Iterative Adaptation - Policy Design and Managing Organizations : Ensuring a Learning India S4 E.007
[25th post in the Ensuring a Learning India series. 42 posts in total. One post per day. 17 more to go.]
[Note: This has personally been a difficult post to write to structure the ideas that I have been thinking since long. I believe there is still lot of scope to be refined. Hope the text below is clear.]
Iterative adaptation intuitively means adapting (to situations) by iterating. In other words, it can also be called ‘learning by doing’ or ‘prototype and reiterate’ as the situation suits. World Bank’s Social Observatory programme talks about ‘adaptive capacity’ of a programme. Lant Pritchett terms it as Problem Driven Iterative Adaptation (PDIA). Even in our everyday life, we learn most things by doing. One of my programmer friend says, an experienced programmer is the one who knows what not to do. This simple concept has significant implications for policy design and managing an organization.
I. Policy Design - Adaptive Capacity: ‘One size doesn’t fit all’ is a commonly used phrase. The idea is that while operating in diverse contexts, one needs to account for this factor and design the policy accordingly. But how does one know what’s the best for a particular scenario? May be it is only possible to know the challenges only while implementing the policy in that context, and hence the design has to be adjusted as per the feedback. Though intuitively it makes sense, it is surprising to see the number of policies which don’t do this, in fact do the opposite. Designing such adaptive policies throws up some challenges.
One, pre implementation vs. on the go. All aspects of the policy can’t be decided and be concretized during the planning stage. Some aspects can be designed from previous experience, some can be designed to ensure minimum damage to be on a safe side and some aspects can be left open for experimentation. Categorizing these aspects can be a challenging task.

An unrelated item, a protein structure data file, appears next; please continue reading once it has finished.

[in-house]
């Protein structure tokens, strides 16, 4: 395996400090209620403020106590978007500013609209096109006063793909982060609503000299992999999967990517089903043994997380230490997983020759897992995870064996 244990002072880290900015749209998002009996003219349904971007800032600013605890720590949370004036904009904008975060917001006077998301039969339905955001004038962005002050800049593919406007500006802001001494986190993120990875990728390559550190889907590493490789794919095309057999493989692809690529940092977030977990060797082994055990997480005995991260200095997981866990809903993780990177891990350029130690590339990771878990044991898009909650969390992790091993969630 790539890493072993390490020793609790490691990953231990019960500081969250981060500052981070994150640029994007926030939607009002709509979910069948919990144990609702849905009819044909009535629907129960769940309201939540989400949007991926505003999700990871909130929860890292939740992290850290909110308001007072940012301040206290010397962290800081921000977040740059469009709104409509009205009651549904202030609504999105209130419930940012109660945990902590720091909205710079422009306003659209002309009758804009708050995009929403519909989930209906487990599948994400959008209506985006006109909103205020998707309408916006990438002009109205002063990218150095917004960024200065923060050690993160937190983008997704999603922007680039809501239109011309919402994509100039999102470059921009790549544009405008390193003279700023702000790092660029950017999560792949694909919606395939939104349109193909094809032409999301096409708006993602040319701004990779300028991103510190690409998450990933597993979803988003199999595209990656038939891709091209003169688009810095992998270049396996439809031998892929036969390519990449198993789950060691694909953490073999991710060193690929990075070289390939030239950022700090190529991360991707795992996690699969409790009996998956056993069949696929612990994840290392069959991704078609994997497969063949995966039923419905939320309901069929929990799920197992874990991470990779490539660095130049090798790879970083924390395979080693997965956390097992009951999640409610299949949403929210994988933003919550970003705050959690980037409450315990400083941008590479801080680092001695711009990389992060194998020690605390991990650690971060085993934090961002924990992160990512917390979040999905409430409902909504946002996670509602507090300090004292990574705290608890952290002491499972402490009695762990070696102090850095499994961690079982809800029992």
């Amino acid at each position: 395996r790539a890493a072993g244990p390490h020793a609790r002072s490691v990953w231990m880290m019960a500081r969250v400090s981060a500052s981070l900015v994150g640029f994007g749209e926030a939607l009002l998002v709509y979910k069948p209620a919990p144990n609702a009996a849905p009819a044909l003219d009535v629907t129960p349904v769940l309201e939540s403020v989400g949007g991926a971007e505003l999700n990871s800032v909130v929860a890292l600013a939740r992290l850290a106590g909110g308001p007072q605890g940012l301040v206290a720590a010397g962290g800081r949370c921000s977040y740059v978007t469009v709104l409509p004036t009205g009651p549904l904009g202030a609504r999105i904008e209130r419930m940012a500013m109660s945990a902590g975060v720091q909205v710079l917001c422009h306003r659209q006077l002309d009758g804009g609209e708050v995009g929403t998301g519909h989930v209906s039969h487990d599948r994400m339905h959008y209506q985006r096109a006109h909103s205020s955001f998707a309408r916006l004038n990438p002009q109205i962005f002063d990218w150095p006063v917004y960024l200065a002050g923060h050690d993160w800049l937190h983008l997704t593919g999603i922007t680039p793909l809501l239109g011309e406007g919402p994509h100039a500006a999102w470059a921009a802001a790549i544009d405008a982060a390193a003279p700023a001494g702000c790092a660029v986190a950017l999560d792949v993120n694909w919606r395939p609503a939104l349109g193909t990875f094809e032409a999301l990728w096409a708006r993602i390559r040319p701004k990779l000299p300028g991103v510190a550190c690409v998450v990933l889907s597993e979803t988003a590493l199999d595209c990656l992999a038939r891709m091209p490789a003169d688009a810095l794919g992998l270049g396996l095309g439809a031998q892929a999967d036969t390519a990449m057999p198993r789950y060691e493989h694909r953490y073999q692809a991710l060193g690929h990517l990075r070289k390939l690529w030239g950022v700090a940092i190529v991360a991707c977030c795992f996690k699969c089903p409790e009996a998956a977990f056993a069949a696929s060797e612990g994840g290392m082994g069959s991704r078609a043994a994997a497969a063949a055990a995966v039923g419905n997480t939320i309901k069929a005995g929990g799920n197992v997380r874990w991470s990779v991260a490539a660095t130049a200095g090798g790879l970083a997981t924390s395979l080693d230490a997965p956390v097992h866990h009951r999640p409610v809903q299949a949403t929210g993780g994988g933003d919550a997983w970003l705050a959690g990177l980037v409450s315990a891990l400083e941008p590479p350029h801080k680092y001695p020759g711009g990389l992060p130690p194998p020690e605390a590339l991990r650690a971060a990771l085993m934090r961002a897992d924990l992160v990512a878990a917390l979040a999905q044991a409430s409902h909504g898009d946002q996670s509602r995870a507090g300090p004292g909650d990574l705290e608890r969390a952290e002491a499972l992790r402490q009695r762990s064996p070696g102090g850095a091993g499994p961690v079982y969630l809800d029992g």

Two, discretion vs. standardization. Even while being adaptive in nature, all policies that are operating in diverse contexts needn’t give discretion to frontline workers. For example, consider the McDonalds systems inside the shop. These shops in a country like India operate in fairly diverse contexts. The streamlined operations that one sees in the shop mightn’t have been designed perfectly in its first attempt. This would have evolved over time, incorporating feedback, thereby being adaptive. In such cases, the lessons from one context are transferable to other contexts. Hence, it is possible to build a single standardized policy through adaptation.
Same is the case with incentives for drivers of Uber and other app based taxi systems. The number of compulsory trips per driver per day and the incentive systems keep changing, as the management discovers new loopholes. Even in this case, same policy can be implemented across the board learning from diverse contexts. These are cases where adaptive capacity is inbuilt but not discretion.
On the other hand, there are cases where this mightn’t be possible. Having some pre specified rules and words of wisdom certainly helps, but at the end of the day, it depends much on the judgment of the frontline employee or the person at the cutting edge of execution. Sports is one of the best examples for this. There are certain dos and don’ts for batsman. But while playing on the field, it has to be up to the judgment of the batsman to decide the shot to be played, considering the ball, fielding, situation of the match and many other constraints. It may not be possible to program this and make it into a form of a standardized manual. Education and health have similar challenges. There is only so much that one can standardize. Each student and each patient can turn out to be a unique case. These are the cases where the policy should have both discretion and adaptive capacity inbuilt into it.